“I don’t feel a pulse.” Instantly, I feel my own double. I know what I have to do, but only if I can focus on what matters the most right now: keep the blood flowing enough to keep the heart and brain alive. I glance at the monitor and take a deep breath, trying to block out the mother’s terrified screams while swallowing my own horror at the unsightly shade of purple my patient is turning. I look directly at the nurse practitioner standing opposite me and say, “Start compressions.” Then I turn to the bedside nurse and say, “Call a code, and get the crash cart and defibrillator.” I put my finger on the child’s femoral pulse and feel the steady thump-thump-thump of blood flow with each compression, three times the rate of the push-pause-push rhythm of the mechanical ventilator.
This is the job: facing the worst of situations with the calmest of demeanors. Forcing your brain to remember what you know when all your body wants to do is stay frozen. We are trained, through endless repetition, to overcome the urge to succumb to the panic of adrenaline, and instead channel its rush into productivity.
Seconds later, the room is filled with people rushing in to help. Someone helps me get a backboard under the child. Someone cracks open the emergency drug box and begins drawing up code doses. Someone disconnects the ventilator and takes over the child’s breathing. Someone sets up the defibrillator and places the pads on that little lifeless body. Someone leads the mother outside and stays with her to give her updates. Then another wave of people floods the room; this time, an incredible team of pediatric critical care providers I work with on a daily basis. With one glance at the patient, one of my PICU nurses turns to me in dismay and gasps, “Oh my God, that’s our baby!”
Yes. That’s our baby. They are all our babies. We may not share their DNA, but we know what music makes them happy, what position they find most comfortable and how they like to be held. Even the older ones are our babies; we know which superhero they emulate, what food they get excited about and what books make them forget their pain. Yet somehow, in overwhelming moments like these, we must efficiently control our emotions to be able to save these babies we’ve spent countless hours caring for.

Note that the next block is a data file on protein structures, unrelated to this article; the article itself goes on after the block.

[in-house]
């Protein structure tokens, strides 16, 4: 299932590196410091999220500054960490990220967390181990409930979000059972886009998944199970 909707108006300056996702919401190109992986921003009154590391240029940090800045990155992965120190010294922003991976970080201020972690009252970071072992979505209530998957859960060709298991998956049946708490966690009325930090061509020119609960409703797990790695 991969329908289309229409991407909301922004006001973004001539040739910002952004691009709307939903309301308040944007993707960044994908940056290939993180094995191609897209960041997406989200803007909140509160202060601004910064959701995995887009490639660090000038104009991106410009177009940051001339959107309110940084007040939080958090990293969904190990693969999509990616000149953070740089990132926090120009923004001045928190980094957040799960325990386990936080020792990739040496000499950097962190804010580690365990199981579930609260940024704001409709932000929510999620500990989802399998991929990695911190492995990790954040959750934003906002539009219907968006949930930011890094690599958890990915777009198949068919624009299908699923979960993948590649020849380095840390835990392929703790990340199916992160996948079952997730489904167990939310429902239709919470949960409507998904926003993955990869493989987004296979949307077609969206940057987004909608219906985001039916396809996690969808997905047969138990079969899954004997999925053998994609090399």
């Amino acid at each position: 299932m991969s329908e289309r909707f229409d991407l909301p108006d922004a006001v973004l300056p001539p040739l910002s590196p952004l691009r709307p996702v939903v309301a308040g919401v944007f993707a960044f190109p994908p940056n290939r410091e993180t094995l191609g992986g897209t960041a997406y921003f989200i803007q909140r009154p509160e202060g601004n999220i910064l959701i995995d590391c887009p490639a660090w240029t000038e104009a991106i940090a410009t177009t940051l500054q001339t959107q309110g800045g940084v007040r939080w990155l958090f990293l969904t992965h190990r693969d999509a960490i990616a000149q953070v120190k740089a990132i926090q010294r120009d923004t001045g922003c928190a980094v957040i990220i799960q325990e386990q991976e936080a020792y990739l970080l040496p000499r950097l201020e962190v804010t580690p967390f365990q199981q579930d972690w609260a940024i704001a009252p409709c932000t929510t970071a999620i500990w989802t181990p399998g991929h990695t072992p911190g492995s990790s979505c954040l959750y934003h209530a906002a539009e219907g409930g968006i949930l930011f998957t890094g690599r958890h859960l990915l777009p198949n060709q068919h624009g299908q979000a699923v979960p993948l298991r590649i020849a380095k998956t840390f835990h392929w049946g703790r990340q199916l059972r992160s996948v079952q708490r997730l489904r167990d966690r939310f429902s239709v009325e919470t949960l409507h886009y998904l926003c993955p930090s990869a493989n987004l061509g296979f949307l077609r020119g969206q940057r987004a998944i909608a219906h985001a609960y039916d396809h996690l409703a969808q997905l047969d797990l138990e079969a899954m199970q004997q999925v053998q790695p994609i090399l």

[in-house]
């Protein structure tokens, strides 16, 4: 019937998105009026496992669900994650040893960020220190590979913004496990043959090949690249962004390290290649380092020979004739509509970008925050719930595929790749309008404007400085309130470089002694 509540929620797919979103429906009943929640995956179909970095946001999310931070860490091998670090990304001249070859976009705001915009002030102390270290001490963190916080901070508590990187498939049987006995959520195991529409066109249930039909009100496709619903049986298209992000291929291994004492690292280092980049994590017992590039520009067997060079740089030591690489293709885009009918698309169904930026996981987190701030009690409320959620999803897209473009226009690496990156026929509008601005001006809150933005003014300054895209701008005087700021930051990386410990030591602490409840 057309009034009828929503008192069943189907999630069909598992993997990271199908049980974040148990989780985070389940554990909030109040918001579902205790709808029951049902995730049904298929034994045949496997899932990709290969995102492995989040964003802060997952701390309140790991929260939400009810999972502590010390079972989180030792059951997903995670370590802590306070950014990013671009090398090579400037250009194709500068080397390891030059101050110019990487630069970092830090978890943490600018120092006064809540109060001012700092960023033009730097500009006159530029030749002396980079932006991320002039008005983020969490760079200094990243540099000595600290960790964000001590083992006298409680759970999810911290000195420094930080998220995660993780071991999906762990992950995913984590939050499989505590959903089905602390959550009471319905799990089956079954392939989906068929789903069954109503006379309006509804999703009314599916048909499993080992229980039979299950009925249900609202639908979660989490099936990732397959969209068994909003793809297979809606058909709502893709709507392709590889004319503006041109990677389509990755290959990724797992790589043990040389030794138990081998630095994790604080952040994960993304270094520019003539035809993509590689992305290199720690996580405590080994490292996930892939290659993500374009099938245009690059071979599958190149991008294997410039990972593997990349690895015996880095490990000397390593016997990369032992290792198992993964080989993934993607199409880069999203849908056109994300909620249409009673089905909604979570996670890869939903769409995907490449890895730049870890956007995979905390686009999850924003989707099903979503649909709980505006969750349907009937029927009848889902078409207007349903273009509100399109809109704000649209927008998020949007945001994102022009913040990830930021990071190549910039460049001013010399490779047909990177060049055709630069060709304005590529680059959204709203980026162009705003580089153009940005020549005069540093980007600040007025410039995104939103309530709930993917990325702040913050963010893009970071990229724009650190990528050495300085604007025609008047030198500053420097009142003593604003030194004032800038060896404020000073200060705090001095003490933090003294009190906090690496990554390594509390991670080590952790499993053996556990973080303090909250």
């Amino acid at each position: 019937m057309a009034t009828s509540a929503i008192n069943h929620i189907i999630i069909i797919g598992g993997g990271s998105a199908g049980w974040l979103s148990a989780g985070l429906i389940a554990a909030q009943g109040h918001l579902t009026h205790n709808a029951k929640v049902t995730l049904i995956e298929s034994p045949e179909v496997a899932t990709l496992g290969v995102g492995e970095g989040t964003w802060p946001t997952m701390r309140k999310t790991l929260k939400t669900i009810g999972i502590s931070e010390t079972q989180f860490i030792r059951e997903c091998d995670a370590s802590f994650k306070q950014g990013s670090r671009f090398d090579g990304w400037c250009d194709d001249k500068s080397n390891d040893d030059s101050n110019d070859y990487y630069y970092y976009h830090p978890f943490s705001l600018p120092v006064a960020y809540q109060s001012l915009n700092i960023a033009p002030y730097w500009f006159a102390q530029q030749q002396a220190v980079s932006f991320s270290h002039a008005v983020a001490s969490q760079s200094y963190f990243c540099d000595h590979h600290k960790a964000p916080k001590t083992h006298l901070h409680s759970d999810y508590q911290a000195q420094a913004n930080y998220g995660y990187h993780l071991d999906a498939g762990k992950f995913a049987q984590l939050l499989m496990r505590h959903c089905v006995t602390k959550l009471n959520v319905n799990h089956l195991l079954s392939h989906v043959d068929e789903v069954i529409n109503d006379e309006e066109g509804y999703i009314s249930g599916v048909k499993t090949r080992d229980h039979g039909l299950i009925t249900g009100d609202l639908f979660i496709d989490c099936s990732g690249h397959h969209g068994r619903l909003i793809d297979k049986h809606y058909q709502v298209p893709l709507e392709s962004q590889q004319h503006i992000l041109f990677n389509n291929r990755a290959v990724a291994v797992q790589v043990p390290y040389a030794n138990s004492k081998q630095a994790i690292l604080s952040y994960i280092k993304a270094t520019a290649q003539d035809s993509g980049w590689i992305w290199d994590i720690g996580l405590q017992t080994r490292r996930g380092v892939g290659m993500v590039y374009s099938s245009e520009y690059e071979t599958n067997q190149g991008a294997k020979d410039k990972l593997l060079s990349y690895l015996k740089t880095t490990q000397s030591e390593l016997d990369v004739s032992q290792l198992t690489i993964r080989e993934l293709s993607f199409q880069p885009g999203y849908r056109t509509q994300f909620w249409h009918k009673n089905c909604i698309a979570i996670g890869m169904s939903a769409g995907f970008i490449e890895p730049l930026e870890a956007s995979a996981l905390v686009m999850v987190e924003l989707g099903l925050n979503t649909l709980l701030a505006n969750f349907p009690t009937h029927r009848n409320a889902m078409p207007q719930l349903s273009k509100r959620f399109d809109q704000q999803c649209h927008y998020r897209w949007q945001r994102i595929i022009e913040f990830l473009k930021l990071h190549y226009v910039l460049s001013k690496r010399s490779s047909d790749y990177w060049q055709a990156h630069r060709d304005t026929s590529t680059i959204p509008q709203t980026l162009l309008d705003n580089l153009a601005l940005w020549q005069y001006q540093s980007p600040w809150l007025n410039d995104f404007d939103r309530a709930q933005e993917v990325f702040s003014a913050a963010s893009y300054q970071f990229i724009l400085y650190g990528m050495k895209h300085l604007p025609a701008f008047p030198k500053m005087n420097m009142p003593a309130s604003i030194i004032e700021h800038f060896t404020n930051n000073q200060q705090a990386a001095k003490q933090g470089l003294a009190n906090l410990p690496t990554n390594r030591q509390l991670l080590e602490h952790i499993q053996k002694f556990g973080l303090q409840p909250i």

As our PICU attending takes over leading the code, I cycle into the short line of chest compressors and place my hands on that tiny chest: unnaturally cold against my fingertips, yet still soft enough to spark dread that I might break its bones if I use too much force. With every compression, I am acutely aware of the bruise my thumbs leave on that small sternum and the trickle of blood that has begun to blossom at one nostril. I choke back tears and remind myself of the goal of all our efforts: whatever it takes to keep the heart and brain alive. Several rounds of compressions and emergency drugs later, our efforts have proved to be in vain; there is clearly no heart or brain function left, and we are now left with the task of delivering this news to the distraught family sobbing outside the room.
How are we to do this? How do we grieve with our patients’ families without breaking down, but also without appearing to not care at all? How do we create the most comforting environment for families to share a few final private moments of grief on the worst day of their lives? How do we suppress our own emotions enough to be able to get on with our day but still acknowledge the loss we feel? And then there’s the next challenge to face: did we miss something? Could we have prevented this disaster? I am fortunate enough to be part of such a fantastic team of critical care providers that the answer to that question has always been “No” so far. And though this fact does provide some consolation, it doesn’t take away the pain. Not just because we’ve all spent countless hours of tireless physical and mental labor trying to keep them alive, but because, like I said, they are all our babies too, and we have loved each and every one of them.